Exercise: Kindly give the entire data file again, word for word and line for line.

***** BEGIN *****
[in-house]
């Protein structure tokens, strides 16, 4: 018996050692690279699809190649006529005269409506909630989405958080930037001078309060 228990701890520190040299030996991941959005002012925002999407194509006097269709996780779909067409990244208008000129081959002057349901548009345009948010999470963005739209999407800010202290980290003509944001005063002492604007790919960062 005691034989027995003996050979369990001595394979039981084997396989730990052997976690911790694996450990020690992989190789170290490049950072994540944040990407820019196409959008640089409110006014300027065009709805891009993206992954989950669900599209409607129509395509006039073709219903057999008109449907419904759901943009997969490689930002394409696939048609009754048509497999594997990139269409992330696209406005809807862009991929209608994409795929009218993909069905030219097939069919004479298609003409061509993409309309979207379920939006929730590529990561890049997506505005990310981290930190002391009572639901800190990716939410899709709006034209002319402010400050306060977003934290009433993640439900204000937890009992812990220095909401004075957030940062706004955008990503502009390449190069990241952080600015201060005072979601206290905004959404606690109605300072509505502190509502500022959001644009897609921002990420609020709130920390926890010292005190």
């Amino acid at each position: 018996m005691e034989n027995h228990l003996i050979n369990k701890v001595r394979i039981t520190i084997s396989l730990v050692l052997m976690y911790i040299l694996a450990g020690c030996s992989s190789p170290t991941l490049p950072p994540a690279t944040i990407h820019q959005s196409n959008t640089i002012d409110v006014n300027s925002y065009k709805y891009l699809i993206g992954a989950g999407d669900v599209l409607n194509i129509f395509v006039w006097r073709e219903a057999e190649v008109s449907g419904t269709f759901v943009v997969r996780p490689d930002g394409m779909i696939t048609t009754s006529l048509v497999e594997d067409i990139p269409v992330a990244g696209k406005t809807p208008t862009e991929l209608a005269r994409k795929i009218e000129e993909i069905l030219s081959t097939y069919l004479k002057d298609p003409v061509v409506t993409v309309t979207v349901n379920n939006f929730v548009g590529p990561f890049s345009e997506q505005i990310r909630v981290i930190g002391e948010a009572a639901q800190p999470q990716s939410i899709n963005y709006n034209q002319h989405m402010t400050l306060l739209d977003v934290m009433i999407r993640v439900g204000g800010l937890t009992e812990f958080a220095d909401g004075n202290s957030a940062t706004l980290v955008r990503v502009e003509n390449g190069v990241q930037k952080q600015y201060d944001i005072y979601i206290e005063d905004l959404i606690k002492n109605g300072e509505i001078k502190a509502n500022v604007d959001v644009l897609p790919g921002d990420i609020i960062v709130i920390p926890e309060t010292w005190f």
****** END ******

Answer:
[in-house]
């Protein structure tokens, strides 16, 4: 018996050692690279699809190649006529005269409506909630989405958080930037001078309060 228990701890520190040299030996991941959005002012925002999407194509006097269709996780779909067409990244208008000129081959002057349901548009345009948010999470963005739209999407800010202290980290003509944001005063002492604007790919960062 005691034989027995003996050979369990001595394979039981084997396989730990052997976690911790694996450990020690992989190789170290490049950072994540944040990407820019196409959008640089409110006014300027065009709805891009993206992954989950669900599209409607129509395509006039073709219903057999008109449907419904759901943009997969490689930002394409696939048609009754048509497999594997990139269409992330696209406005809807862009991929209608994409795929009218993909069905030219097939069919004479298609003409061509993409309309979207379920939006929730590529990561890049997506505005990310981290930190002391009572639901800190990716939410899709709006034209002319402010400050306060977003934290009433993640439900204000937890009992812990220095909401004075957030940062706004955008990503502009390449190069990241952080600015201060005072979601206290905004959404606690109605300072509505502190509502500022959001644009897609921002990420609020709130920390926890010292005190």
């Amino acid at each position: 018996m005691e034989n027995h228990l003996i050979n369990k701890v001595r394979i039981t520190i084997s396989l730990v050692l052997m976690y911790i040299l694996a450990g020690c030996s992989s190789p170290t991941l490049p950072p994540a690279t944040i990407h820019q959005s196409n959008t640089i002012d409110v006014n300027s925002y065009k709805y891009l699809i993206g992954a989950g999407d669900v599209l409607n194509i129509f395509v006039w006097r073709e219903a057999e190649v008109s449907g419904t269709f759901v943009v997969r996780p490689d930002g394409m779909i696939t048609t009754s006529l048509v497999e594997d067409i990139p269409v992330a990244g696209k406005t809807p208008t862009e991929l209608a005269r994409k795929i009218e000129e993909i069905l030219s081959t097939y069919l004479k002057d298609p003409v061509v409506t993409v309309t979207v349901n379920n939006f929730v548009g590529p990561f890049s345009e997506q505005i990310r909630v981290i930190g002391e948010a009572a639901q800190p999470q990716s939410i899709n963005y709006n034209q002319h989405m402010t400050l306060l739209d977003v934290m009433i999407r993640v439900g204000g800010l937890t009992e812990f958080a220095d909401g004075n202290s957030a940062t706004l980290v955008r990503v502009e003509n390449g190069v990241q930037k952080q600015y201060d944001i005072y979601i206290e005063d905004l959404i606690k002492n109605g300072e509505i001078k502190a509502n500022v604007d959001v644009l897609p790919g921002d990420i609020i960062v709130i920390p926890e309060t010292w005190f």